Change comes from struggle. We shows the struggle towards the violated rights and freedoms by others body. By Behailu M.
We often say at The Advocates for Human Rights that making progress on human rights is running a marathon, not a sprint. For example, the United Nations’ newest human rights mechanism, the Universal Periodic Review (UPR), takes place just once every four and a half years for each country.
So it was particularly fortuitous that the UPR of Ethiopia took place this morning, as Oromo students continue a second week of demonstrations across the federal state of Oromia to protest the Ethiopian Government’s plans to annex that state’s lands in order to expand the territory of Addis Ababa, and as the Oromo diaspora gears up for protests around the world on Friday to show their support for the students on the ground.
Despite the UPR’s early hour–2:00 this morning here in Minnesota, or “Little Oromia” as the diaspora calls it–social media have been buzzing about the review. And as the 3 1/2 hour review progressed, the Oromo diaspora reported on breaking news of more student protests in Oromia.
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A quick primer on the UN Human Rights Council’s Universal Periodic Review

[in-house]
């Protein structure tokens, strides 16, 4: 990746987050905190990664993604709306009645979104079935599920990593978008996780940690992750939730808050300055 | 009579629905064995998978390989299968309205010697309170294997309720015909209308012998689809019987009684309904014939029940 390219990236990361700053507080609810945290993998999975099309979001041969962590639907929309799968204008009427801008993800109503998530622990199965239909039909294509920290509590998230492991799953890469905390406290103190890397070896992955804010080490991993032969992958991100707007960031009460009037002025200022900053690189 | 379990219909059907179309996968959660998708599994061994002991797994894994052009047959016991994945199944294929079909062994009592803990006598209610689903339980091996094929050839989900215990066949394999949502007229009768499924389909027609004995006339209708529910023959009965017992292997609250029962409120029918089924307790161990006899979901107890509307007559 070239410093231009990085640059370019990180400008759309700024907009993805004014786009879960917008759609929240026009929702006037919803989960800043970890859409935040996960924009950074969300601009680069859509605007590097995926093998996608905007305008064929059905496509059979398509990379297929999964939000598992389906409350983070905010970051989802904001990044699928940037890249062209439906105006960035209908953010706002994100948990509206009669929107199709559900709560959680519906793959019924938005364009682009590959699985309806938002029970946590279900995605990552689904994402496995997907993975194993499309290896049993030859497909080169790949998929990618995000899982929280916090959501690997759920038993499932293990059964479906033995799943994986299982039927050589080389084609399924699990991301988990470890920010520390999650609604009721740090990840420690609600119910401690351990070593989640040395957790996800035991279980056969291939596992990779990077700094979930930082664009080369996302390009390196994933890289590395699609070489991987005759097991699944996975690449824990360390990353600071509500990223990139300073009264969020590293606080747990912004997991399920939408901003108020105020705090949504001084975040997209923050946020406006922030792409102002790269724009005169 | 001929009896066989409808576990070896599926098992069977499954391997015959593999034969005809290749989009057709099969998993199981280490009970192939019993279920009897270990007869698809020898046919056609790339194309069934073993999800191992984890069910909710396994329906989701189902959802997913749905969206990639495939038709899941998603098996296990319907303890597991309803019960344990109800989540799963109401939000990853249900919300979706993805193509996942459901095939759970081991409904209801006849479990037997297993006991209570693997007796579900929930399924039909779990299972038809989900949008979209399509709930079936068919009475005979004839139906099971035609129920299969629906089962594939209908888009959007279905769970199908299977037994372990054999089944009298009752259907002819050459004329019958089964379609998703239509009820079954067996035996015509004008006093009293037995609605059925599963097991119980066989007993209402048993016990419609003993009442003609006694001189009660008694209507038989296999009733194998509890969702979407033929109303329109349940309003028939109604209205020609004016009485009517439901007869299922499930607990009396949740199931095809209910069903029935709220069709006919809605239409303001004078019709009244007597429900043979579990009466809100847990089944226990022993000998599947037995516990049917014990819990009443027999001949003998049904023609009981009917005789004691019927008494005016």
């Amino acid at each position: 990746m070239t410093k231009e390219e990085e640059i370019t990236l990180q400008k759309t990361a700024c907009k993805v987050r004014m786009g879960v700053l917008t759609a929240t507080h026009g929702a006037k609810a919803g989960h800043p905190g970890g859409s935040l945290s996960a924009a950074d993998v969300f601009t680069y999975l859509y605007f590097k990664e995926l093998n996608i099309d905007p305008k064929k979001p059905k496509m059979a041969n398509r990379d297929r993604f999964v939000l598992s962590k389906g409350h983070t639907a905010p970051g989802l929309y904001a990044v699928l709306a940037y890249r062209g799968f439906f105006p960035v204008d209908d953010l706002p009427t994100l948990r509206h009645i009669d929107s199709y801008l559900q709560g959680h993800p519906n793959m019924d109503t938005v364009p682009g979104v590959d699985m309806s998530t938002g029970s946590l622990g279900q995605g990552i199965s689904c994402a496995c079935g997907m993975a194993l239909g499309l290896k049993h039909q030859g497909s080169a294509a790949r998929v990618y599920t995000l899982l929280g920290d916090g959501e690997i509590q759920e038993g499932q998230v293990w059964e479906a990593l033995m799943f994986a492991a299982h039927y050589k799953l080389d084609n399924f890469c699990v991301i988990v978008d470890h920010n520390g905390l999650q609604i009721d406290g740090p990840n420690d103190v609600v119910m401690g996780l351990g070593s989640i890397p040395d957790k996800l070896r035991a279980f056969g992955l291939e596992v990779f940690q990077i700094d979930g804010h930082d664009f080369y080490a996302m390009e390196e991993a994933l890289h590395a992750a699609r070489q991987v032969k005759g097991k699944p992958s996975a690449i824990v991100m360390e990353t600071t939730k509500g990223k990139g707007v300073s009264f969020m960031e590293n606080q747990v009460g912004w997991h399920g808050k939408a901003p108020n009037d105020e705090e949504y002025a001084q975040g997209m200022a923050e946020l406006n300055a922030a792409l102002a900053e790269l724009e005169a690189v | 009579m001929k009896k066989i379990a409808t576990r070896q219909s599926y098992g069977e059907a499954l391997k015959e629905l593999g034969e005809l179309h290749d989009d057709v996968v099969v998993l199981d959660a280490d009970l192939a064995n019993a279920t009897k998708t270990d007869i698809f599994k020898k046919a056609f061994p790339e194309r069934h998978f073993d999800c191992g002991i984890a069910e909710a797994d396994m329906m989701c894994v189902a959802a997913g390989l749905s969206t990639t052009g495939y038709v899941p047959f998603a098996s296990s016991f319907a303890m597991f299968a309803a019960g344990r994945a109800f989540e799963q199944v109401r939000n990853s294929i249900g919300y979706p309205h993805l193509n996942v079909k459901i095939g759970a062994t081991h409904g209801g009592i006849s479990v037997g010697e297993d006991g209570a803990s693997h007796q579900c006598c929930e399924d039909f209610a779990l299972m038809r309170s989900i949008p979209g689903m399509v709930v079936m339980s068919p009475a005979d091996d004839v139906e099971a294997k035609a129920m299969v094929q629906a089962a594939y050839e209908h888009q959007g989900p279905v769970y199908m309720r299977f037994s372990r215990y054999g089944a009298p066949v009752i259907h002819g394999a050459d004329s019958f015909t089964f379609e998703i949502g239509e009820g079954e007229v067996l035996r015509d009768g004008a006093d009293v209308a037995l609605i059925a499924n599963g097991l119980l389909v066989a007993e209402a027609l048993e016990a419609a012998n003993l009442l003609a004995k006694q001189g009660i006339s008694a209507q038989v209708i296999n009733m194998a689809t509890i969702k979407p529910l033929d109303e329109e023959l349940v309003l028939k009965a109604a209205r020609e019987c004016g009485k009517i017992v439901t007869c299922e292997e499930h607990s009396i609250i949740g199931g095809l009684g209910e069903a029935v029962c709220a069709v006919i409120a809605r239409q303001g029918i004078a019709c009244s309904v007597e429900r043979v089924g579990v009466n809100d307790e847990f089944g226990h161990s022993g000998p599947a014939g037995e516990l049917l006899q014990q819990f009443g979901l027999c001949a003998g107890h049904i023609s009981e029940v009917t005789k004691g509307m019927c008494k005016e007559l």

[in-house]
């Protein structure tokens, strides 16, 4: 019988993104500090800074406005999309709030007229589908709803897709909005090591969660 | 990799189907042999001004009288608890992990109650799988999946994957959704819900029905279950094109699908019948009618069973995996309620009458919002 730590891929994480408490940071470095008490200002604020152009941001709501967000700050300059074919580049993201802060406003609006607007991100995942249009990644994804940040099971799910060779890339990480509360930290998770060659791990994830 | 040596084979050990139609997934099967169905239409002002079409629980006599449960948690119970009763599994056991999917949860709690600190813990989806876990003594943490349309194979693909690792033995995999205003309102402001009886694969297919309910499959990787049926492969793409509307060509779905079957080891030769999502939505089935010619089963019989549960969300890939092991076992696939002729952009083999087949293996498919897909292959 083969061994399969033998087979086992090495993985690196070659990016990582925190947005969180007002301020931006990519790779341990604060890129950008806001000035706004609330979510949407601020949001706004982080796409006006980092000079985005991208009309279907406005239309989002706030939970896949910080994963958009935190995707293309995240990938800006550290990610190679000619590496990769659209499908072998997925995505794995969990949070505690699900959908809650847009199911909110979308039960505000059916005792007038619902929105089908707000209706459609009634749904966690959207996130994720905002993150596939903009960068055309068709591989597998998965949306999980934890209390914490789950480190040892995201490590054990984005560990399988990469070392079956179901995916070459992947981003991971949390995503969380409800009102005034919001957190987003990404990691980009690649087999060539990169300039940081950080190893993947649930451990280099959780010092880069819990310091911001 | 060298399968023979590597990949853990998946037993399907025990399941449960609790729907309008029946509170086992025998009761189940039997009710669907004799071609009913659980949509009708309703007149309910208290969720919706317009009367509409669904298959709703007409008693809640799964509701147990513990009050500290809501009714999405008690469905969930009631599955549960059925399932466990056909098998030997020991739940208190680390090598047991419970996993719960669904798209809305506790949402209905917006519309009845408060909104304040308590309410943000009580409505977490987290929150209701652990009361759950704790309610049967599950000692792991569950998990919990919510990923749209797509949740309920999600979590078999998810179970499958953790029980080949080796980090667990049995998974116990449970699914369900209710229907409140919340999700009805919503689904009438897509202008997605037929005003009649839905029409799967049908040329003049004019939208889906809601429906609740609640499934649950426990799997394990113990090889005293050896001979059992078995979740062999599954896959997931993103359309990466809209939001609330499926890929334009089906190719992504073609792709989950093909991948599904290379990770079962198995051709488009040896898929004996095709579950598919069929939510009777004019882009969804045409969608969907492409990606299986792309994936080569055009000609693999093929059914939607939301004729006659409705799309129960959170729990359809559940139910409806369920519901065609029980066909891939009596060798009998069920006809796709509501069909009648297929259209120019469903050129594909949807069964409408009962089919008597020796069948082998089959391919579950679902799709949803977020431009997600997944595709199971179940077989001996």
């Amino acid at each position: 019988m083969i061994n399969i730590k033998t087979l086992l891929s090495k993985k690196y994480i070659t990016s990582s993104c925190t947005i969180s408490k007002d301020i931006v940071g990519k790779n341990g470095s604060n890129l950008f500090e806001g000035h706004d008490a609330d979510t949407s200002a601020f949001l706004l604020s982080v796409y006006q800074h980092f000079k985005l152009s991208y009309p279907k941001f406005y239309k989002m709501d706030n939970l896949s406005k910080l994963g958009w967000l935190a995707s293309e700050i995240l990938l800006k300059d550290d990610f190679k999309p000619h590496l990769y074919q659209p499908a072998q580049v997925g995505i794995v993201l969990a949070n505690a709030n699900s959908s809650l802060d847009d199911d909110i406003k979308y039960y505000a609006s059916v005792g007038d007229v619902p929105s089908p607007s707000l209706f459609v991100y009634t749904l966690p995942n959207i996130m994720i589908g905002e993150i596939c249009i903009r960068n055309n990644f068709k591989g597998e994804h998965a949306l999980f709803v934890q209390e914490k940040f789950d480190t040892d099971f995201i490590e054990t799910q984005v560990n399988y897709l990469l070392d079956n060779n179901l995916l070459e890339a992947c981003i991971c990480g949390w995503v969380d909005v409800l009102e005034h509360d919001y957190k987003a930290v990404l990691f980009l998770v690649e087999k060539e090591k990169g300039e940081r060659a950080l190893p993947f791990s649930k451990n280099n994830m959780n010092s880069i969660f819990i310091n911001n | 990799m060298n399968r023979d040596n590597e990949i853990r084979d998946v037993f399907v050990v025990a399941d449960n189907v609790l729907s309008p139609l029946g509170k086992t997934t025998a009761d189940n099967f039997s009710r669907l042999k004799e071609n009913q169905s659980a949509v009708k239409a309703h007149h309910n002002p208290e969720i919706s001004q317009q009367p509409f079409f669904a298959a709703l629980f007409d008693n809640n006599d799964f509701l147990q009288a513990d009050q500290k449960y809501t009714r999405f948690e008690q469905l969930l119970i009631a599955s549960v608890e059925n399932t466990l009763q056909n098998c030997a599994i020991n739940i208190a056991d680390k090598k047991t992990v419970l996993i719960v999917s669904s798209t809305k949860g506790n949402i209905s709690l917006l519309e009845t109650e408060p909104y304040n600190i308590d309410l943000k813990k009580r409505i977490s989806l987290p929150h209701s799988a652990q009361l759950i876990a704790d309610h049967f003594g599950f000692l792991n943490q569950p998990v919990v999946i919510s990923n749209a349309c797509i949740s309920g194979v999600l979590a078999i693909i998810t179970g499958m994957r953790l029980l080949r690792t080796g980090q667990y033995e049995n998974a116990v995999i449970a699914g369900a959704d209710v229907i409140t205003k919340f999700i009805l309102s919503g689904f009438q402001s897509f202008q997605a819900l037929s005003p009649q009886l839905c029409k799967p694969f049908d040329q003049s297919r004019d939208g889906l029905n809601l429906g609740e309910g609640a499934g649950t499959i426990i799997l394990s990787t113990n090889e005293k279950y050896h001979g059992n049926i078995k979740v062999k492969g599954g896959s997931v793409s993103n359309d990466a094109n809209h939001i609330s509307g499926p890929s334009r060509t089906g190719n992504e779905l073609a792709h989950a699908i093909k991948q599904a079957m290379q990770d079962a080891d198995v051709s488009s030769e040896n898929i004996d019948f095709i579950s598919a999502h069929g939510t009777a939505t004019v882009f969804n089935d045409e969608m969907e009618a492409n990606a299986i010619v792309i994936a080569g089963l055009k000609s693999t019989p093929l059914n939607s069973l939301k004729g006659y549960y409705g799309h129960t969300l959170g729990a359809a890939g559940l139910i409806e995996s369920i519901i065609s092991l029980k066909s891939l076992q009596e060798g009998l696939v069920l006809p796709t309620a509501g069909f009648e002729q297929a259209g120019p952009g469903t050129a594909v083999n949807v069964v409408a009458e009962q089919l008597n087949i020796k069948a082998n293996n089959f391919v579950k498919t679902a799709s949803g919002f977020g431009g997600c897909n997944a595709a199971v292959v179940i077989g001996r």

Every country that is a member of the United Nations participates in the UPR once every 4 1/2 years. Unlike the opt-in treaty-body review processes, where independent human rights experts conduct the examination, the UPR is a peer-to-peer diplomatic process. Governments comment on the human rights records of other governments. As you might expect, some governments shower their allies with praise, while other governments use the UPR to offer sharp criticism. Each statement typically includes some words of praise, some statements of concern, and some recommendations for the government under review. Later, the government under review must respond to each recommendation, stating whether it accepts or rejects it.